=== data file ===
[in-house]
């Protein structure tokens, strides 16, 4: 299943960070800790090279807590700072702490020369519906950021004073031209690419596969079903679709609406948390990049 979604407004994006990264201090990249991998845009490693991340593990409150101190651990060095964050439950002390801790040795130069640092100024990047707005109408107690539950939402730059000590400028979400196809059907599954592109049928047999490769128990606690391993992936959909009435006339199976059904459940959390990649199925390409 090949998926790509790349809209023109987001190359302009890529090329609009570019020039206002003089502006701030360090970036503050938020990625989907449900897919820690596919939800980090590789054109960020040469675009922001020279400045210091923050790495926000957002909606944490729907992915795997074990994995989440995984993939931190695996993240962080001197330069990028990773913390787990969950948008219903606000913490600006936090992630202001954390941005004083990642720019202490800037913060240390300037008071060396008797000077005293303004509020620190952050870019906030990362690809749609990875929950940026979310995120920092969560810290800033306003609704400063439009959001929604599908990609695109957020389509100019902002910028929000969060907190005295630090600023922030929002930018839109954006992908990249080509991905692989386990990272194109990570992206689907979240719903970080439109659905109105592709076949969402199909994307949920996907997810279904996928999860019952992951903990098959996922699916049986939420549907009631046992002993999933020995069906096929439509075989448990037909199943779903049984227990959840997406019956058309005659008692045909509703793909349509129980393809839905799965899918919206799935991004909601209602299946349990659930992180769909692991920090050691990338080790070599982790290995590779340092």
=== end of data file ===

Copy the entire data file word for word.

[in-house]
């Protein structure tokens, strides 16, 4: 299943960070800790090279807590700072702490020369519906950021004073031209690419596969079903679709609406948390990049 979604407004994006990264201090990249991998845009490693991340593990409150101190651990060095964050439950002390801790040795130069640092100024990047707005109408107690539950939402730059000590400028979400196809059907599954592109049928047999490769128990606690391993992936959909009435006339199976059904459940959390990649199925390409 090949998926790509790349809209023109987001190359302009890529090329609009570019020039206002003089502006701030360090970036503050938020990625989907449900897919820690596919939800980090590789054109960020040469675009922001020279400045210091923050790495926000957002909606944490729907992915795997074990994995989440995984993939931190695996993240962080001197330069990028990773913390787990969950948008219903606000913490600006936090992630202001954390941005004083990642720019202490800037913060240390300037008071060396008797000077005293303004509020620190952050870019906030990362690809749609990875929950940026979310995120920092969560810290800033306003609704400063439009959001929604599908990609695109957020389509100019902002910028929000969060907190005295630090600023922030929002930018839109954006992908990249080509991905692989386990990272194109990570992206689907979240719903970080439109659905109105592709076949969402199909994307949920996907997810279904996928999860019952992951903990098959996922699916049986939420549907009631046992002993999933020995069906096929439509075989448990037909199943779903049984227990959840997406019956058309005659008692045909509703793909349509129980393809839905799965899918919206799935991004909601209602299946349990659930992180769909692991920090050691990338080790070599982790290995590779340092």